To Know (or Try to Know): How Tommy Wiseau Financed The Room by Himself
Wiseau spent $6 million of his own money to make The Room (though it could’ve cost less if he wasn’t insistent on shooting in both 35mm and HD). How exactly was he able to fund this project? It’s not entirely clear. Wiseau has claimed, vaguely, that he made his fortune importing jackets from Korea to the U.S.—which, yes, is a highly dubious assertion. Wiseau’s answers regarding his financials are ambiguous enough that conspiracy theories have emerged, including one that posits that Wiseau is the infamous 1970s plane hijacker D.B. Cooper. Sadly, Wiseau has denied this.
It’s not necessarily important to know where Wiseau’s money for The Room came from, but the fact he’s kept this under wraps, in addition to his actual age and where he’s really from, just adds to the wackiness of Wiseau and the confounding quality of his notoriously awful movie.
To Read: Tommy Wiseau’s Interviews
Checking out Wiseau’s interviews is like opening a Pandora’s box. He insists he always intended The Room to be a black comedy—an idea Sestero rejects in his book. He claims to have been the same age as Sestero when they met—though Sestero was in his early 20s, and Wiseau looked at least 40. His interviews are contradictory and confusing, but always entertaining. It’s worth reading them all in full, but here are some of the strangest excerpts.
On handling criticism for The Room (via The A.V. Club):
“I don’t care, to be honest with you. I just don’t care. I’m very strong in who I am, I’m very happy where I am. And wherever—again, as you know some people go overboard with criticism, but you know what? I would say look in your mirror, and see who you are, and what did you do. What we do, The Room right now is pop culture, as far as I’m concerned, and some of the networks, ABC or CBS, if they don’t see that, I’m sorry for them. You know people don’t like to play football in London, for example, or Australia, whatever. They don’t know our culture. We have such a unique culture.”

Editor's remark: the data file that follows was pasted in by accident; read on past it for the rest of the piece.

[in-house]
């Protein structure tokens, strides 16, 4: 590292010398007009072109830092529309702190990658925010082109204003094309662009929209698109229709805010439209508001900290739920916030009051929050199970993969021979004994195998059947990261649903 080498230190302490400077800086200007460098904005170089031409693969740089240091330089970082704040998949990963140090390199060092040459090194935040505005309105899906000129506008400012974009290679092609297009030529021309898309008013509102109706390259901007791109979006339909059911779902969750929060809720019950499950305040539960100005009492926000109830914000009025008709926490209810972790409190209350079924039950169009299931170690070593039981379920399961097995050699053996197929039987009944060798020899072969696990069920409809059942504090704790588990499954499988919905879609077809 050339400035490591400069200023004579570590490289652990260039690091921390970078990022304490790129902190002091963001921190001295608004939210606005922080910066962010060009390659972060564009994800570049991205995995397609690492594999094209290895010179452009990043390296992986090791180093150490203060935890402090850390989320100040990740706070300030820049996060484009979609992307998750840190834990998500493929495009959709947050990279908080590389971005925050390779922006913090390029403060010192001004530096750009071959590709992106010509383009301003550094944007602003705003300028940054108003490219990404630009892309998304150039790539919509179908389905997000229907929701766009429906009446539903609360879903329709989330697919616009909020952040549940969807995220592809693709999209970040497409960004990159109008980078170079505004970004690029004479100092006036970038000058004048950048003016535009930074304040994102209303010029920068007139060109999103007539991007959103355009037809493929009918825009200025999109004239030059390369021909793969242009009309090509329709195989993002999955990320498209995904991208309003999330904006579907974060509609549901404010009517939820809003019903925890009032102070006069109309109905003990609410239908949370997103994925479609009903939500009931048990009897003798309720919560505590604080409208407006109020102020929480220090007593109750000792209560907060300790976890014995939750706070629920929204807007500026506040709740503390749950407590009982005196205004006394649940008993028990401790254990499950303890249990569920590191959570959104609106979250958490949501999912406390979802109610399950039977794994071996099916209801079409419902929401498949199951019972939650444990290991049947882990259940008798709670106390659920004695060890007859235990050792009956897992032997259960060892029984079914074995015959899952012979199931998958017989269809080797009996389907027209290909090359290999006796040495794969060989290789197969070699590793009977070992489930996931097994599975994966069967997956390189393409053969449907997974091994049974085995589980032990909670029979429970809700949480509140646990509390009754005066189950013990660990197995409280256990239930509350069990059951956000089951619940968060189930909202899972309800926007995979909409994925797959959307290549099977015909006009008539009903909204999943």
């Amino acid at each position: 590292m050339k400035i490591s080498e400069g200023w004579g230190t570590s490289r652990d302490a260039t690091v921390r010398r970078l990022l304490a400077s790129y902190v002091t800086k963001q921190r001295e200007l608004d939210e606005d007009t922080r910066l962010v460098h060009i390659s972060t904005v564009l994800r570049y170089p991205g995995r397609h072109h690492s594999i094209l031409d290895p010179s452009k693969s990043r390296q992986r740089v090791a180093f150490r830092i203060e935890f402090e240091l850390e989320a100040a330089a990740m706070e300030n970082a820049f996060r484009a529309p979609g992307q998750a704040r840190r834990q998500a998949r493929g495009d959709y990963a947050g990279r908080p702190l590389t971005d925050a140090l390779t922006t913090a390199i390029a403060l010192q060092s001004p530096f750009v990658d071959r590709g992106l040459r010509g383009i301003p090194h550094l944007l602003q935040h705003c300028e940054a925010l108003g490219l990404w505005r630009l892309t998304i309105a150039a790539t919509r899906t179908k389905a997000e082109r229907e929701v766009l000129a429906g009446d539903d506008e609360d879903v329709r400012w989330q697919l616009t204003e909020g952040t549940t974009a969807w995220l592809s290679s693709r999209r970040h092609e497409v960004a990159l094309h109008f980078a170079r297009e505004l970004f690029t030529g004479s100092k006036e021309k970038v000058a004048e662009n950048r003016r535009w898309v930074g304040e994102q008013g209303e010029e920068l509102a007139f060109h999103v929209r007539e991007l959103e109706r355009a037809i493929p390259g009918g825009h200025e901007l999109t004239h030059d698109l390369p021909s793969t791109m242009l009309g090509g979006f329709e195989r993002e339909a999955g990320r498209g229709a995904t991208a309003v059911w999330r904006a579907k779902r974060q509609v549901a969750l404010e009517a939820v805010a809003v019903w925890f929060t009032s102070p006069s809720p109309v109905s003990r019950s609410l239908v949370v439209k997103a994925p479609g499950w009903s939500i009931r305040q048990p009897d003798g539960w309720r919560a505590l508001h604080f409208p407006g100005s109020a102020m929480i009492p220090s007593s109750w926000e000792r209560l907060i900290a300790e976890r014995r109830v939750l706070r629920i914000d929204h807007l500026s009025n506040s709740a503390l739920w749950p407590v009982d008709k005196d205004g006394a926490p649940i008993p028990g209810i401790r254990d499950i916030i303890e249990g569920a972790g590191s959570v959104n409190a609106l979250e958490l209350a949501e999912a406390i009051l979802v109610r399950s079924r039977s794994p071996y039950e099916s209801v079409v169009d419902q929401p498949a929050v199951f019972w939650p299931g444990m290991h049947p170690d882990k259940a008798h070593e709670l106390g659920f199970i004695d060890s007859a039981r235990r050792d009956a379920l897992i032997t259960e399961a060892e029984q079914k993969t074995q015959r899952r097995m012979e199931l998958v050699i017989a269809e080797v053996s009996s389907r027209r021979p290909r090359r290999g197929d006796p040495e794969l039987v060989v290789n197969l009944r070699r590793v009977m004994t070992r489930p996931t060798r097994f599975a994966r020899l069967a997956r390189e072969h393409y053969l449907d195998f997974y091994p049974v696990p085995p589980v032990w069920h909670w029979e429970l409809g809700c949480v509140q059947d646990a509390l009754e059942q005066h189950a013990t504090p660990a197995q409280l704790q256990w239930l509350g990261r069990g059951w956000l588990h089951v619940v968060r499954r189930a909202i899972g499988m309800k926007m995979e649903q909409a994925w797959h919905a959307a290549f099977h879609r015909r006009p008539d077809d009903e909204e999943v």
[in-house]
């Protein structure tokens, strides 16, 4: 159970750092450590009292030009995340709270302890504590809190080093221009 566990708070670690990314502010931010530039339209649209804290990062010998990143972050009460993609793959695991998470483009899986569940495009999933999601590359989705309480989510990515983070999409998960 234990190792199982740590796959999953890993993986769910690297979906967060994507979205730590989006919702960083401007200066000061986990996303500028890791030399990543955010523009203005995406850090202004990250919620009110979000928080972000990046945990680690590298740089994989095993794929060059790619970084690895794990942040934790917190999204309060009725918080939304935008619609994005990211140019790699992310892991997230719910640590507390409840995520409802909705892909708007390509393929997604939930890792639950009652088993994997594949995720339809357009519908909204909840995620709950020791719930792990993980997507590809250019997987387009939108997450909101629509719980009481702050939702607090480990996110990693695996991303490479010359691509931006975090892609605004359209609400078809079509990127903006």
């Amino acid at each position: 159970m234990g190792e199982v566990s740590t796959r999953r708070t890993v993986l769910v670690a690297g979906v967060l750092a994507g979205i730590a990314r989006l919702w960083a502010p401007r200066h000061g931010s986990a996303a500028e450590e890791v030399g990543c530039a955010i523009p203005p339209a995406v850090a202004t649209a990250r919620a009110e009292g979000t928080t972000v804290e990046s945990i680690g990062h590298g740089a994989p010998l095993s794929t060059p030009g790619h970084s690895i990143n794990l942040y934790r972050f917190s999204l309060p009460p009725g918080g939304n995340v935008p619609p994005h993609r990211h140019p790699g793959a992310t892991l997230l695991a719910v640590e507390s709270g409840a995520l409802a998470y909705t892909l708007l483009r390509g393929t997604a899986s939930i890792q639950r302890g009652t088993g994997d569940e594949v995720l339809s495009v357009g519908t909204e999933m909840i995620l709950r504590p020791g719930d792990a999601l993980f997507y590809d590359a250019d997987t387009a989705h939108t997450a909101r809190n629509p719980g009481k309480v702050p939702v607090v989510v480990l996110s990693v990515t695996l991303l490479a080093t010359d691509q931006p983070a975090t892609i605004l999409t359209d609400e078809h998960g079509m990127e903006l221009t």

On how the character Lisa represents Elizabeth Taylor (or “Eleezabeth Taylor”) and … American society (via a Reddit AMA):
“First of all, you can compare Lisa to Eleezabeth Taylor, to when she did CLEOPATRA. The ladies, they don't have to wear jeans, they can wear dresses to be very powerful. So Lisa's character is very powerful. She represents American society.”
On his upcoming vampire movie, that may or may not exist (via Creative Loafing):
“My vampire's a good vampire. He does good things for the world. But if you see my vampire movie you will probably not sleep for couple weeks. It will be positive and negative, but at the same time, you won't be sleeping. You never see something like it.”
On why Lisa’s mom in The Room, Claudette, has cancer—a plot point that is addressed offhand and never resolved in the film—and how it also relates … to American society (via the same Reddit AMA, which is a treasure trove of Wiseau weirdness):
“We have many Claudettes in the country, with cancer … Many Claudettes in America relate to cancer … Many Dennys, many Johnnys, many Marks, because everything is coming from life, real life. THE ROOM is a red flag for society, for people to do better, to be better to each other basically. I've been doing this for 12 years, saying that.”
On why seeing Franco’s critically panned 2002 film, Sonny, made Wiseau realize that Franco was the perfect fit to adapt The Disaster Artist (via the Los Angeles Times):
“Because [Sonny], you have everything there. Drama, you have comedy, you have sexuality, you have relationships, you have all kinds of different detailed stuff. Detail, detail, detail. The Room, people laughing this, laughing that … we also have detail, detail, detail. That’s why your movie, I knew that—I said, ‘You’ll be doing a good job.'”
To Know: Tommy Wiseau’s IP Battle